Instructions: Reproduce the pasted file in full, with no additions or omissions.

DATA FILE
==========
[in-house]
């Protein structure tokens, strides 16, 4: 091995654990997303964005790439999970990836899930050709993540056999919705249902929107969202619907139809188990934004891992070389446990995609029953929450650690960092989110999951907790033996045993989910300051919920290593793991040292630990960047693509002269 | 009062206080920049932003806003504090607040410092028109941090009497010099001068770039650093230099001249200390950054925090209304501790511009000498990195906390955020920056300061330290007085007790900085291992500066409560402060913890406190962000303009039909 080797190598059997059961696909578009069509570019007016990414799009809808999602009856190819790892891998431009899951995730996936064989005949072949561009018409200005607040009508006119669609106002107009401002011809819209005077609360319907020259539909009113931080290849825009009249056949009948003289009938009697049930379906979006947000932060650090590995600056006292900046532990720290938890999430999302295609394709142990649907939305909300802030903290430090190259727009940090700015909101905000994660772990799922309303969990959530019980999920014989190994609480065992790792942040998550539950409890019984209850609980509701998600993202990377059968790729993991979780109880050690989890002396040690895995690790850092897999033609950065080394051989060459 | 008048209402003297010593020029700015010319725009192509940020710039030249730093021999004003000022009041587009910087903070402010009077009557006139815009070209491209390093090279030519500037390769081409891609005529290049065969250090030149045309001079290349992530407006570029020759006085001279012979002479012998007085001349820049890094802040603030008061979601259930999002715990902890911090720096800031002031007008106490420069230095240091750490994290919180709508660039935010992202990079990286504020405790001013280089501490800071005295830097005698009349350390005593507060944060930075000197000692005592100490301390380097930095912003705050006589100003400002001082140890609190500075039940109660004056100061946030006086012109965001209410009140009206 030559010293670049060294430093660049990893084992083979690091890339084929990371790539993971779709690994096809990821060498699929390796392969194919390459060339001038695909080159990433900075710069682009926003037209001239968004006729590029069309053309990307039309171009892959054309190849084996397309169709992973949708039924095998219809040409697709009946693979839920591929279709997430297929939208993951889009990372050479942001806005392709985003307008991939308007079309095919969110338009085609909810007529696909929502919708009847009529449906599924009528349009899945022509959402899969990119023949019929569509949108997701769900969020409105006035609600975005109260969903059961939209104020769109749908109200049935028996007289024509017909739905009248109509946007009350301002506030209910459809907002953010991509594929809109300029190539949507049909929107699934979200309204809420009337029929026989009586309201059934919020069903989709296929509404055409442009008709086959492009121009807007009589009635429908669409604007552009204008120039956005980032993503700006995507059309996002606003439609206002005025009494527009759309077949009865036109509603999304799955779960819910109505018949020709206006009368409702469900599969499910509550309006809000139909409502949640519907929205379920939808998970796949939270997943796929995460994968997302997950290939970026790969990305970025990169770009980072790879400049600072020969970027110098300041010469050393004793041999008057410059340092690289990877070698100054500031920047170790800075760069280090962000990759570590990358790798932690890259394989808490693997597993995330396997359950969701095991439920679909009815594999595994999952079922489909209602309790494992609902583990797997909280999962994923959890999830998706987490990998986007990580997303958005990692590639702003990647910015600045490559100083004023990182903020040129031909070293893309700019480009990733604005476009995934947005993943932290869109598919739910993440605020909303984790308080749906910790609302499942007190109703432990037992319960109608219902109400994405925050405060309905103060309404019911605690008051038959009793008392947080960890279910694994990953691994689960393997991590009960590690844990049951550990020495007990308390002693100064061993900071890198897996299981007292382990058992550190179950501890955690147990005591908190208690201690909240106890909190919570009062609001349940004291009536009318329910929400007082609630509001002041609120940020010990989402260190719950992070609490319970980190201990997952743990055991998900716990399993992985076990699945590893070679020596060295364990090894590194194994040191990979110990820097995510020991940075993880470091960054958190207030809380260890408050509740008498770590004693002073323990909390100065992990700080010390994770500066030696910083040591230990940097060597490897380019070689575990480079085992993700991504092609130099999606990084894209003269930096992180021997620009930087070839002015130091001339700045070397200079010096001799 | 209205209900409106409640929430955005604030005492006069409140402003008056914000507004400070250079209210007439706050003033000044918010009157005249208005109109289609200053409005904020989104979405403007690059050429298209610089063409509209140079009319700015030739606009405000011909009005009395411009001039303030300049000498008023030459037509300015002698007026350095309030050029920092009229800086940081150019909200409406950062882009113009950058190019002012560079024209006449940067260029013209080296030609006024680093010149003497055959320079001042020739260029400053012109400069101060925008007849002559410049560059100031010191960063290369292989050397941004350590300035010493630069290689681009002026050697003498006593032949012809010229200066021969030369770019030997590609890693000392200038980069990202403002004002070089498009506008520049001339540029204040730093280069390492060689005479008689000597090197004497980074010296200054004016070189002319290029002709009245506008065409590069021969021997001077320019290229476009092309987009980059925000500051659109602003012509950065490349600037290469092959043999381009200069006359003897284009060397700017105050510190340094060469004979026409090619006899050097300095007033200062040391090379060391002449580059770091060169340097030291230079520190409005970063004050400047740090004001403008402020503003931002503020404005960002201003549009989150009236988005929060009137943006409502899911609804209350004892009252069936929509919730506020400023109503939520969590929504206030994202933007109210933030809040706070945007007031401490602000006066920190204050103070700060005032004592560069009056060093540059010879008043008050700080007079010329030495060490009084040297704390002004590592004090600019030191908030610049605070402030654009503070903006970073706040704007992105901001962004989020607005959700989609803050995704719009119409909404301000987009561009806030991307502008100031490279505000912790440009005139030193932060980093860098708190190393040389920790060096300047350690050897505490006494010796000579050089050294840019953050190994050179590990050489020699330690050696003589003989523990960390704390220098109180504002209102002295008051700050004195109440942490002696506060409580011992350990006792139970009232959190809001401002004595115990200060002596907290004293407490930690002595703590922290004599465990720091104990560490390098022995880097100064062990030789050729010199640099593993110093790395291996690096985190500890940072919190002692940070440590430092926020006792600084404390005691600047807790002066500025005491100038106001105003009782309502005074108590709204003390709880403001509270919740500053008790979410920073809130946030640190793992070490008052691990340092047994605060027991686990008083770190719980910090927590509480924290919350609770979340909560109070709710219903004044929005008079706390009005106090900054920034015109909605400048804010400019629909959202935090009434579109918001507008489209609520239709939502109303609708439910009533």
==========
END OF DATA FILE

[in-house]
């Protein structure tokens, strides 16, 4: 091995654990997303964005790439999970990836899930050709993540056999919705249902929107969202619907139809188990934004891992070389446990995609029953929450650690960092989110999951907790033996045993989910300051919920290593793991040292630990960047693509002269 | 009062206080920049932003806003504090607040410092028109941090009497010099001068770039650093230099001249200390950054925090209304501790511009000498990195906390955020920056300061330290007085007790900085291992500066409560402060913890406190962000303009039909 080797190598059997059961696909578009069509570019007016990414799009809808999602009856190819790892891998431009899951995730996936064989005949072949561009018409200005607040009508006119669609106002107009401002011809819209005077609360319907020259539909009113931080290849825009009249056949009948003289009938009697049930379906979006947000932060650090590995600056006292900046532990720290938890999430999302295609394709142990649907939305909300802030903290430090190259727009940090700015909101905000994660772990799922309303969990959530019980999920014989190994609480065992790792942040998550539950409890019984209850609980509701998600993202990377059968790729993991979780109880050690989890002396040690895995690790850092897999033609950065080394051989060459 | 008048209402003297010593020029700015010319725009192509940020710039030249730093021999004003000022009041587009910087903070402010009077009557006139815009070209491209390093090279030519500037390769081409891609005529290049065969250090030149045309001079290349992530407006570029020759006085001279012979002479012998007085001349820049890094802040603030008061979601259930999002715990902890911090720096800031002031007008106490420069230095240091750490994290919180709508660039935010992202990079990286504020405790001013280089501490800071005295830097005698009349350390005593507060944060930075000197000692005592100490301390380097930095912003705050006589100003400002001082140890609190500075039940109660004056100061946030006086012109965001209410009140009206 030559010293670049060294430093660049990893084992083979690091890339084929990371790539993971779709690994096809990821060498699929390796392969194919390459060339001038695909080159990433900075710069682009926003037209001239968004006729590029069309053309990307039309171009892959054309190849084996397309169709992973949708039924095998219809040409697709009946693979839920591929279709997430297929939208993951889009990372050479942001806005392709985003307008991939308007079309095919969110338009085609909810007529696909929502919708009847009529449906599924009528349009899945022509959402899969990119023949019929569509949108997701769900969020409105006035609600975005109260969903059961939209104020769109749908109200049935028996007289024509017909739905009248109509946007009350301002506030209910459809907002953010991509594929809109300029190539949507049909929107699934979200309204809420009337029929026989009586309201059934919020069903989709296929509404055409442009008709086959492009121009807007009589009635429908669409604007552009204008120039956005980032993503700006995507059309996002606003439609206002005025009494527009759309077949009865036109509603999304799955779960819910109505018949020709206006009368409702469900599969499910509550309006809000139909409502949640519907929205379920939808998970796949939270997943796929995460994968997302997950290939970026790969990305970025990169770009980072790879400049600072020969970027110098300041010469050393004793041999008057410059340092690289990877070698100054500031920047170790800075760069280090962000990759570590990358790798932690890259394989808490693997597993995330396997359950969701095991439920679909009815594999595994999952079922489909209602309790494992609902583990797997909280999962994923959890999830998706987490990998986007990580997303958005990692590639702003990647910015600045490559100083004023990182903020040129031909070293893309700019480009990733604005476009995934947005993943932290869109598919739910993440605020909303984790308080749906910790609302499942007190109703432990037992319960109608219902109400994405925050405060309905103060309404019911605690008051038959009793008392947080960890279910694994990953691994689960393997991590009960590690844990049951550990020495007990308390002693100064061993900071890198897996299981007292382990058992550190179950501890955690147990005591908190208690201690909240106890909190919570009062609001349940004291009536009318329910929400007082609630509001002041609120940020010990989402260190719950992070609490319970980190201990997952743990055991998900716990399993992985076990699945590893070679020596060295364990090894590194194994040191990979110990820097995510020991940075993880470091960054958190207030809380260890408050509740008498770590004693002073323990909390100065992990700080010390994770500066030696910083040591230990940097060597490897380019070689575990480079085992993700991504092609130099999606990084894209003269930096992180021997620009930087070839002015130091001339700045070397200079010096001799 | 209205209900409106409640929430955005604030005492006069409140402003008056914000507004400070250079209210007439706050003033000044918010009157005249208005109109289609200053409005904020989104979405403007690059050429298209610089063409509209140079009319700015030739606009405000011909009005009395411009001039303030300049000498008023030459037509300015002698007026350095309030050029920092009229800086940081150019909200409406950062882009113009950058190019002012560079024209006449940067260029013209080296030609006024680093010149003497055959320079001042020739260029400053012109400069101060925008007849002559410049560059100031010191960063290369292989050397941004350590300035010493630069290689681009002026050697003498006593032949012809010229200066021969030369770019030997590609890693000392200038980069990202403002004002070089498009506008520049001339540029204040730093280069390492060689005479008689000597090197004497980074010296200054004016070189002319290029002709009245506008065409590069021969021997001077320019290229476009092309987009980059925000500051659109602003012509950065490349600037290469092959043999381009200069006359003897284009060397700017105050510190340094060469004979026409090619006899050097300095007033200062040391090379060391002449580059770091060169340097030291230079520190409005970063004050400047740090004001403008402020503003931002503020404005960002201003549009989150009236988005929060009137943006409502899911609804209350004892009252069936929509919730506020400023109503939520969590929504206030994202933007109210933030809040706070945007007031401490602000006066920190204050103070700060005032004592560069009056060093540059010879008043008050700080007079010329030495060490009084040297704390002004590592004090600019030191908030610049605070402030654009503070903006970073706040704007992105901001962004989020607005959700989609803050995704719009119409909404301000987009561009806030991307502008100031490279505000912790440009005139030193932060980093860098708190190393040389920790060096300047350690050897505490006494010796000579050089050294840019953050190994050179590990050489020699330690050696003589003989523990960390704390220098109180504002209102002295008051700050004195109440942490002696506060409580011992350990006792139970009232959190809001401002004595115990200060002596907290004293407490930690002595703590922290004599465990720091104990560490390098022995880097100064062990030789050729010199640099593993110093790395291996690096985190500890940072919190002692940070440590430092926020006792600084404390005691600047807790002066500025005491100038106001105003009782309502005074108590709204003390709880403001509270919740500053008790979410920073809130946030640190793992070490008052691990340092047994605060027991686990008083770190719980910090927590509480924290919350609770979340909560109070709710219903004044929005008079706390009005106090900054920034015109909605400048804010400019629909959202935090009434579109918001507008489209609520239709939502109303609708439910009533």